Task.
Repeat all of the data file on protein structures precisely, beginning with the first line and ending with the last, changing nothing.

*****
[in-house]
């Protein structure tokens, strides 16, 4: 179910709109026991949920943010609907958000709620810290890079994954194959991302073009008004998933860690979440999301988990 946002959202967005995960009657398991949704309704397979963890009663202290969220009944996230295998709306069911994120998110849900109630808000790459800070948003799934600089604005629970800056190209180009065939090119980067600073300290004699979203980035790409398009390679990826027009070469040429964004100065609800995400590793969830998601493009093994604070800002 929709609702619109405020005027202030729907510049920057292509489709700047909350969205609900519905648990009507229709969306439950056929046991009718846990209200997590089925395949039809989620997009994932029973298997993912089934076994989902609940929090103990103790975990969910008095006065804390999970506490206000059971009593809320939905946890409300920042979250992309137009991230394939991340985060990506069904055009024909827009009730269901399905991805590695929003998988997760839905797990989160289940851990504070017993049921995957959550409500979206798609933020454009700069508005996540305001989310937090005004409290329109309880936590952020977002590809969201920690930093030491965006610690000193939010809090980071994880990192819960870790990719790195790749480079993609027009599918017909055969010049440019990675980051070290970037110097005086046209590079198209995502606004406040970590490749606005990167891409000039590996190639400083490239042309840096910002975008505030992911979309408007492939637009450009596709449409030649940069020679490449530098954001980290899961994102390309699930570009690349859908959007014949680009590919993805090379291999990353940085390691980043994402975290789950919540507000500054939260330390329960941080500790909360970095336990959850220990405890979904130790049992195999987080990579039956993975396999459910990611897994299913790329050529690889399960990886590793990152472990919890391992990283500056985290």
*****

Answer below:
[in-house]
């Protein structure tokens, strides 16, 4: 179910709109026991949920943010609907958000709620810290890079994954194959991302073009008004998933860690979440999301988990 946002959202967005995960009657398991949704309704397979963890009663202290969220009944996230295998709306069911994120998110849900109630808000790459800070948003799934600089604005629970800056190209180009065939090119980067600073300290004699979203980035790409398009390679990826027009070469040429964004100065609800995400590793969830998601493009093994604070800002 929709609702619109405020005027202030729907510049920057292509489709700047909350969205609900519905648990009507229709969306439950056929046991009718846990209200997590089925395949039809989620997009994932029973298997993912089934076994989902609940929090103990103790975990969910008095006065804390999970506490206000059971009593809320939905946890409300920042979250992309137009991230394939991340985060990506069904055009024909827009009730269901399905991805590695929003998988997760839905797990989160289940851990504070017993049921995957959550409500979206798609933020454009700069508005996540305001989310937090005004409290329109309880936590952020977002590809969201920690930093030491965006610690000193939010809090980071994880990192819960870790990719790195790749480079993609027009599918017909055969010049440019990675980051070290970037110097005086046209590079198209995502606004406040970590490749606005990167891409000039590996190639400083490239042309840096910002975008505030992911979309408007492939637009450009596709449409030649940069020679490449530098954001980290899961994102390309699930570009690349859908959007014949680009590919993805090379291999990353940085390691980043994402975290789950919540507000500054939260330390329960941080500790909360970095336990959850220990405890979904130790049992195999987080990579039956993975396999459910990611897994299913790329050529690889399960990886590793990152472990919890391992990283500056985290």